Derby Dreaming: A Tale Of Two Colts
By Jordan Sigmon
May 22, 2015: the day I fell in love with a little bay colt that many would soon know. This little bay colt is Swipe, and right from the start he had me dreaming of the First Saturday in May.
May 22 was the day that Swipe debuted. He didn’t win, but nevertheless I had a feeling this colt was special. In all honesty, when they turned for home in that race, and he was still so far back I had lost all hope. Then, he came flying down the outside, just in time to get up for second. After that race Swipe moved straight into stakes company – a bold move – but I knew he’d run his heart out no matter where he finished. He did just that, finishing a distant but gutsy third in the Tremont Stakes just a few days before the Belmont.
I had a friend that was there that day and she took some pictures of him for me. When I received those pictures one thing stood out to me – something that would make me fall even more in love with him. It was his eyes; they had a kind and gentle look to them, but they also looked very thoughtful. If I looked at the picture the right way, it almost looked like he was staring right at me straight through my phone screen.
Photo by Emily Gricco
Then along came Exaggerator. In fact, he debuted on the same day as the Tremont, only his race was at Santa Anita. He finished fifth in his debut and even though it wasn’t all that flashy, something about him just stuck out to me. I still haven’t quite been able to put my finger on it. But once again I had had my heart stolen.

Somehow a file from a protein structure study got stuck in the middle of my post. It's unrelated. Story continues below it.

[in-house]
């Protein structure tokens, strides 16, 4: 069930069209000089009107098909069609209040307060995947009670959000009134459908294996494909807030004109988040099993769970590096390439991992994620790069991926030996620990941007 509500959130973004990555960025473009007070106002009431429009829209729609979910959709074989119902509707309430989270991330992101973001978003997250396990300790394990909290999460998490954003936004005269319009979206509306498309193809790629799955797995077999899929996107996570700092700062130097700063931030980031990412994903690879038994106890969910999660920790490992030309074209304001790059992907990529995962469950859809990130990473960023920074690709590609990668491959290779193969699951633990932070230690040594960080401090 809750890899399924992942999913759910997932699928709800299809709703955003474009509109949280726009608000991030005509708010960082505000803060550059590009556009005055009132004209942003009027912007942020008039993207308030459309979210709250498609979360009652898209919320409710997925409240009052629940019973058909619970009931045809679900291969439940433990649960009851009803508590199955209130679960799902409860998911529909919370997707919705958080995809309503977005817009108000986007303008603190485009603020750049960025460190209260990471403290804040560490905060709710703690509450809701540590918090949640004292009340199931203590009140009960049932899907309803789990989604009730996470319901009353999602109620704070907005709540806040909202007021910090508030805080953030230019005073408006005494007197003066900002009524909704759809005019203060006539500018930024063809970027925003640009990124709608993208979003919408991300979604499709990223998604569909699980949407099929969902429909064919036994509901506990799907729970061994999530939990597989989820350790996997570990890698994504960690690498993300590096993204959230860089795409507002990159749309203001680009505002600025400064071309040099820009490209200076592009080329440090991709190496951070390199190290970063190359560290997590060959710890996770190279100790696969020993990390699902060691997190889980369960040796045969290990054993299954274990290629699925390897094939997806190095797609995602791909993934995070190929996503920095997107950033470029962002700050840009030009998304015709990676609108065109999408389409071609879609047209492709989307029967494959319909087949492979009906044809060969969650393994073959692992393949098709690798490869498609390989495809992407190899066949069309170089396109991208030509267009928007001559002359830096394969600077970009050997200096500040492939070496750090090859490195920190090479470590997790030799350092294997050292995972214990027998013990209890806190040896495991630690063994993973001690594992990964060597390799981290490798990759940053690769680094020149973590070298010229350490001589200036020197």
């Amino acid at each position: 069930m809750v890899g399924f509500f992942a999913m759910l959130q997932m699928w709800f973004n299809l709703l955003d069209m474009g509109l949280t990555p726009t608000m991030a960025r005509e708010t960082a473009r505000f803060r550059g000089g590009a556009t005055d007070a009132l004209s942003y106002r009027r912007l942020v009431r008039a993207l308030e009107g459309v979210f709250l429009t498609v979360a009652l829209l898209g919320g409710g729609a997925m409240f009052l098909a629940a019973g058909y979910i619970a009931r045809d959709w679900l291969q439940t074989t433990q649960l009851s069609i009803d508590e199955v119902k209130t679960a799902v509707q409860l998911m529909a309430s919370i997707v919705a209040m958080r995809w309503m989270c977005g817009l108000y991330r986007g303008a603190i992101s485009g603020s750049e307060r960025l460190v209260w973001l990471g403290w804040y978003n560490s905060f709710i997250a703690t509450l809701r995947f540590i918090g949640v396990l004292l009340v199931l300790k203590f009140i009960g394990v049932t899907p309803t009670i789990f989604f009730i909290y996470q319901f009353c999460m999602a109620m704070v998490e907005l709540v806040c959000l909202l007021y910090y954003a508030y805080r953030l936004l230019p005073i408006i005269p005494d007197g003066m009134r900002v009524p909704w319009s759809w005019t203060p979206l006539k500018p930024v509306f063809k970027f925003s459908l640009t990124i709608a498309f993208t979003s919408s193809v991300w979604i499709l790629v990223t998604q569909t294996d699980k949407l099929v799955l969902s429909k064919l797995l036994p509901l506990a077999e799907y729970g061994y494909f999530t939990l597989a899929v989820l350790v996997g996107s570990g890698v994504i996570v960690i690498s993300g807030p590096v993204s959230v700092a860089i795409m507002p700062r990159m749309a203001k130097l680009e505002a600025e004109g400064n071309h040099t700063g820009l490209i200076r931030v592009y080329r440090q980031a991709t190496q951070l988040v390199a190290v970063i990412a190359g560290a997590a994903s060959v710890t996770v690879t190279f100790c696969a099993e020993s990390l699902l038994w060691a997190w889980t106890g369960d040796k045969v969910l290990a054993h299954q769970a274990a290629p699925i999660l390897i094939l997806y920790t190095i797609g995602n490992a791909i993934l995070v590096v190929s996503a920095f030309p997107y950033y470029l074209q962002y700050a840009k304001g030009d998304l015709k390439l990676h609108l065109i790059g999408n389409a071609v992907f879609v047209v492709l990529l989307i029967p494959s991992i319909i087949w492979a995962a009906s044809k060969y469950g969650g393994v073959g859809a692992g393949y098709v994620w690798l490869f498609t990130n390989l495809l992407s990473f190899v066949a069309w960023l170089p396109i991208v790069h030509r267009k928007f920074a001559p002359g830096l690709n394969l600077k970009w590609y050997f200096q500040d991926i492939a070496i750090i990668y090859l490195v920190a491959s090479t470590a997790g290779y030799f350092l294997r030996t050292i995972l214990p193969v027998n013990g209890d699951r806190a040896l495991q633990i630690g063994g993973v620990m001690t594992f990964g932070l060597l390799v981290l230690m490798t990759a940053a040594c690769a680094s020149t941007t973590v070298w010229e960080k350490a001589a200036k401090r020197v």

About a month later, Swipe went back to California for the Summer Juvenile Championship Stakes. He wasn’t facing the toughest field, but that didn’t mean it’d be easy. I knew with his running style, the long stretch at Los Al would suit him well. The stretch run showed me just how good he was. Not far from the wire it looked like Mrazek was home free; then my boy came flying down the outside to nail him right on the wire. Watching him walk into the winner’s circle for the first time was the best feeling. Not only had he broken his maiden, but he had done it in a stakes race.
Soon after this, Exaggerator made his second start. I had a really good feeling as they loaded into the gates, and as it turns out there was a good reason for that. He displayed an explosive kick down the stretch to get up for the win by a short nose. All bias aside, it was one of the most impressive maiden performances I saw all year.
On August 8, Swipe made his graded stakes debut in the G2 Best Pal Stakes. He was facing a pretty good field, including the very highly regarded Nyquist. He wound up finishing a distant second, but no matter what, I was proud of how he’d run. About a week later, Exaggerator made his own graded stakes debut in the G2 Saratoga Special. He drew the dreaded one-hole, but that didn’t faze him one bit. He sat near the back of the pack early, although he was just a few lengths of the leaders. At the top of the stretch, Exaggerator bulled his way through horses and fought off a game Saratoga Mischief to win going away.
Following this win, Exaggerator got a little virus so he had to take some time off. In the meantime, Swipe continued to race. Next up for Swipe was the G1 Del Mar Futurity, where he would face Nyquist for the second time in a row. Once again Swipe was second, and even though Nyquist won by open lengths, Swipe got closer this time.